When discussing Duke Energy’s consolidated financial information, it necessarily includes the results of its three separate subsidiary registrants, Duke Energy Carolinas, Duke Energy Ohio and Duke Energy Indiana (collectively referred to as the Subsidiary Registrants), which, along with Duke Energy, are collectively referred to as the Duke Energy Registrants. The following combined Management’s Discussion and Analysis of Financial Condition and Results of Operations is separately filed by Duke Energy, Duke Energy Carolinas, Duke Energy Ohio and Duke Energy Indiana. However, none of the registrants makes any representation as to information related solely to Duke Energy or the Subsidiary Registrants of Duke Energy other than itself.

Management’s Discussion and Analysis should be read in conjunction with the Consolidated Financial Statements and Notes for the years ended December 31, 2011, 2010, and 2009.

EXECUTIVE OVERVIEW

Proposed Merger with Progress Energy, Inc. On January 8, 2011, Duke Energy entered into an Agreement and Plan of Merger (Merger Agreement) among Diamond Acquisition Corporation, a North Carolina corporation and Duke Energy’s wholly-owned subsidiary (Merger Sub) and Progress Energy, Inc. (Progress Energy), a North Carolina corporation. Upon the terms and subject to the conditions set forth in the Merger Agreement, Merger Sub will merge with and into Progress Energy with Progress Energy continuing as the surviving corporation and a wholly-owned subsidiary of Duke Energy.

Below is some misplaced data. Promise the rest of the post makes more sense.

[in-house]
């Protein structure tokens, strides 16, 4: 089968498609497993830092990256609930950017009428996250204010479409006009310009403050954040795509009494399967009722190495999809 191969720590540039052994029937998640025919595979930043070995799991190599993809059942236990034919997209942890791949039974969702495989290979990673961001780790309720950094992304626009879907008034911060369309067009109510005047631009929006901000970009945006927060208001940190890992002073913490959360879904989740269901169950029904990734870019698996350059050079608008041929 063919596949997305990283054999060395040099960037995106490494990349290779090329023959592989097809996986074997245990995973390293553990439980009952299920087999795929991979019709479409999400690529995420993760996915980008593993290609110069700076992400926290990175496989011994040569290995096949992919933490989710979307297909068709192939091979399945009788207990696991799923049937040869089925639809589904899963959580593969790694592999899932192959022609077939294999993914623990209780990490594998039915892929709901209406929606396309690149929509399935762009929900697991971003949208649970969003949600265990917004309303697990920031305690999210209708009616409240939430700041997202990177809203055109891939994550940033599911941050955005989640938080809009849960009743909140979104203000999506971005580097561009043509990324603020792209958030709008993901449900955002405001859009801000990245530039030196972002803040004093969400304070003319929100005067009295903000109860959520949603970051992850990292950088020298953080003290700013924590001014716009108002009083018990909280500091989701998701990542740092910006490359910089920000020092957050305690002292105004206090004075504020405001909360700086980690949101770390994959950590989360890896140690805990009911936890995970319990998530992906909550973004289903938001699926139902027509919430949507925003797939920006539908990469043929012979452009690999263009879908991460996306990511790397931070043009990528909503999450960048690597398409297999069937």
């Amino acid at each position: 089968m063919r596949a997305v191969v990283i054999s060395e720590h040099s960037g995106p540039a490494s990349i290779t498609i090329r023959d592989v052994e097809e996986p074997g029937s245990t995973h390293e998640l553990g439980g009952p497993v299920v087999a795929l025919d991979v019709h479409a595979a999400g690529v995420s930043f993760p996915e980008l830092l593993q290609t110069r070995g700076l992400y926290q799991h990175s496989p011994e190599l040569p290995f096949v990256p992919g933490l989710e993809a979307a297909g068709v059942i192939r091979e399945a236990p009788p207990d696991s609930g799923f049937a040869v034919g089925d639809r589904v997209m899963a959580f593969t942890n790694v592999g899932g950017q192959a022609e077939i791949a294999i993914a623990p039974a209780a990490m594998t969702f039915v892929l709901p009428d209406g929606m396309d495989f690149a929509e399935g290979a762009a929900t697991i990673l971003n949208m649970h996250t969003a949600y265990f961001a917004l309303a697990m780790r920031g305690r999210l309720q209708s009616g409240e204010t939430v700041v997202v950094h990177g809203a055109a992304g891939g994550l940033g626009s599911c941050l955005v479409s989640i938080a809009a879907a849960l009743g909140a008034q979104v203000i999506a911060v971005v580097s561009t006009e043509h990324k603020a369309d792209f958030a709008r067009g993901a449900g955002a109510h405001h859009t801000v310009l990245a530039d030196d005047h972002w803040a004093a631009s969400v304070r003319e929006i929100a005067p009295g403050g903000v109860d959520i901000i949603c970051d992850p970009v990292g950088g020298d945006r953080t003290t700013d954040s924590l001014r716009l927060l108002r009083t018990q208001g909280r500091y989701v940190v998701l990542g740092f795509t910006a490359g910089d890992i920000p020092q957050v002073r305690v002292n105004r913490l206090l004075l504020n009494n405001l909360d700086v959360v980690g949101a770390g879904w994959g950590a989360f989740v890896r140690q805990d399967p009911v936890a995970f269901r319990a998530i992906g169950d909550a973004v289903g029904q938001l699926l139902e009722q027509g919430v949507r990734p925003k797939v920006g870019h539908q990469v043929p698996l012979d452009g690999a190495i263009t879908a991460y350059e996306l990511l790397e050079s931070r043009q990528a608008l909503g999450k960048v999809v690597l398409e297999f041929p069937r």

Pursuant to the Merger Agreement, upon the closing of the merger, each issued and outstanding share of Progress Energy common stock will automatically be canceled and converted into the right to receive 2.6125 shares of common stock of Duke Energy, subject to appropriate adjustment for a reverse stock split of the Duke Energy common stock as contemplated in the Merger Agreement and except that any shares of Progress Energy common stock that are owned by Progress Energy or Duke Energy, other than in a fiduciary capacity, will be canceled without any consideration therefor. Each outstanding option to acquire, and each outstanding equity award relating to, one share of Progress Energy common stock will be converted into an option to acquire, or an equity award relating to 2.6125 shares of Duke Energy common stock, as applicable, subject to appropriate adjustment for the reverse stock split. Based on Progress Energy shares outstanding at December 31, 2011, Duke Energy would issue 771 million shares of common stock to convert the Progress Energy common shares in the merger under the unadjusted exchange ratio of 2.6125. The exchange ratio will be adjusted proportionately to reflect a 1-for-3 reverse stock split with respect to the issued and outstanding Duke Energy common stock that Duke Energy plans to implement prior to, and conditioned on, the completion of the merger. The resulting adjusted exchange ratio is 0.87083 of a share of Duke Energy common stock for each share of Progress Energy common stock. Based on Progress Energy shares outstanding at December 31, 2011, Duke Energy would issue 257 million shares of common stock, after the effect of the 1-for-3 reverse stock split, to convert the Progress Energy common shares in the merger. The merger will be accounted for under the acquisition method of accounting with Duke Energy treated as the acquirer, for accounting purposes. Based on the market price of Duke Energy common stock on December 31, 2011, the transaction would be valued at $17 billion and would result in incremental recorded goodwill to Duke Energy of $11 billion, according to current estimates. Duke Energy would also assume all of Progress Energy’s outstanding debt, which is estimated to be $15 billion based on the approximate fair value of Progress Energy’s outstanding indebtedness at December 31, 2011. The Merger Agreement has been unanimously approved by both companies’ Boards of Directors.